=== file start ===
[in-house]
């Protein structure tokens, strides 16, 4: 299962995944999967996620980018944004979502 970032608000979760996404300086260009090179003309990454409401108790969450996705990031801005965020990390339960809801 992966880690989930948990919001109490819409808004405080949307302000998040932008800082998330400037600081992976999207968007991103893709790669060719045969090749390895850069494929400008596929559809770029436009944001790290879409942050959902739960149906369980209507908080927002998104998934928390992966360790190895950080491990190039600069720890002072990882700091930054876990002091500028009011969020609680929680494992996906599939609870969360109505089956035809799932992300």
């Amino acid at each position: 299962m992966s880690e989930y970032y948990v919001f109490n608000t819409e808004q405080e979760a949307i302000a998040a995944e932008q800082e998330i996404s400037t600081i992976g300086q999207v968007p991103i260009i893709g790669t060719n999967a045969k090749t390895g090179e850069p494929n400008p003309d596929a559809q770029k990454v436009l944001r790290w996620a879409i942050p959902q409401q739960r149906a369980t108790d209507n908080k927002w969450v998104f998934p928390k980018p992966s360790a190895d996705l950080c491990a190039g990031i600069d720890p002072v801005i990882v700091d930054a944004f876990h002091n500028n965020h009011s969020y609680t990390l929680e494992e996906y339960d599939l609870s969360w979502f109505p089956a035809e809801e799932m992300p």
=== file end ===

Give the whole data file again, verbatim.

[in-house]
């Protein structure tokens, strides 16, 4: 299962995944999967996620980018944004979502 970032608000979760996404300086260009090179003309990454409401108790969450996705990031801005965020990390339960809801 992966880690989930948990919001109490819409808004405080949307302000998040932008800082998330400037600081992976999207968007991103893709790669060719045969090749390895850069494929400008596929559809770029436009944001790290879409942050959902739960149906369980209507908080927002998104998934928390992966360790190895950080491990190039600069720890002072990882700091930054876990002091500028009011969020609680929680494992996906599939609870969360109505089956035809799932992300």
């Amino acid at each position: 299962m992966s880690e989930y970032y948990v919001f109490n608000t819409e808004q405080e979760a949307i302000a998040a995944e932008q800082e998330i996404s400037t600081i992976g300086q999207v968007p991103i260009i893709g790669t060719n999967a045969k090749t390895g090179e850069p494929n400008p003309d596929a559809q770029k990454v436009l944001r790290w996620a879409i942050p959902q409401q739960r149906a369980t108790d209507n908080k927002w969450v998104f998934p928390k980018p992966s360790a190895d996705l950080c491990a190039g990031i600069d720890p002072v801005i990882v700091d930054a944004f876990h002091n500028n965020h009011s969020y609680t990390l929680e494992e996906y339960d599939l609870s969360w979502f109505p089956a035809e809801e799932m992300p």